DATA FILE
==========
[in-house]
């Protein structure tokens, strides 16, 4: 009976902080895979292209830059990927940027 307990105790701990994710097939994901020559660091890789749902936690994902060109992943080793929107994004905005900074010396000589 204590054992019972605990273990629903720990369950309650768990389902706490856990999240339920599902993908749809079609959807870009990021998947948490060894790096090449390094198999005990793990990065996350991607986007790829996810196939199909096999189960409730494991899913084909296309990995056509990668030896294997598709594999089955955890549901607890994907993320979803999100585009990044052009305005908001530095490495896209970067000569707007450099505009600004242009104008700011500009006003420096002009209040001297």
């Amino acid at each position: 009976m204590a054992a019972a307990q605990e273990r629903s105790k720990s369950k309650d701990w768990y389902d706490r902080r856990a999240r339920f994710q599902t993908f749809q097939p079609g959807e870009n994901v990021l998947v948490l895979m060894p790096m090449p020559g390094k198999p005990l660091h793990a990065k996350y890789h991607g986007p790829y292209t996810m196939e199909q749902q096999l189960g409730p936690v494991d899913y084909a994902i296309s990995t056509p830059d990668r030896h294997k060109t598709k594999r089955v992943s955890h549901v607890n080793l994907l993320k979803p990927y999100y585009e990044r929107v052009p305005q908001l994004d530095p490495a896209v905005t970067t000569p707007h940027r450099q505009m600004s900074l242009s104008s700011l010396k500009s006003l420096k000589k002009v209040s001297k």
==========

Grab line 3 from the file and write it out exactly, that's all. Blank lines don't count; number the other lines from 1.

């Amino acid at each position: 009976m204590a054992a019972a307990q605990e273990r629903s105790k720990s369950k309650d701990w768990y389902d706490r902080r856990a999240r339920f994710q599902t993908f749809q097939p079609g959807e870009n994901v990021l998947v948490l895979m060894p790096m090449p020559g390094k198999p005990l660091h793990a990065k996350y890789h991607g986007p790829y292209t996810m196939e199909q749902q096999l189960g409730p936690v494991d899913y084909a994902i296309s990995t056509p830059d990668r030896h294997k060109t598709k594999r089955v992943s955890h549901v607890n080793l994907l993320k979803p990927y999100y585009e990044r929107v052009p305005q908001l994004d530095p490495a896209v905005t970067t000569p707007h940027r450099q505009m600004s900074l242009s104008s700011l010396k500009s006003l420096k000589k002009v209040s001297k």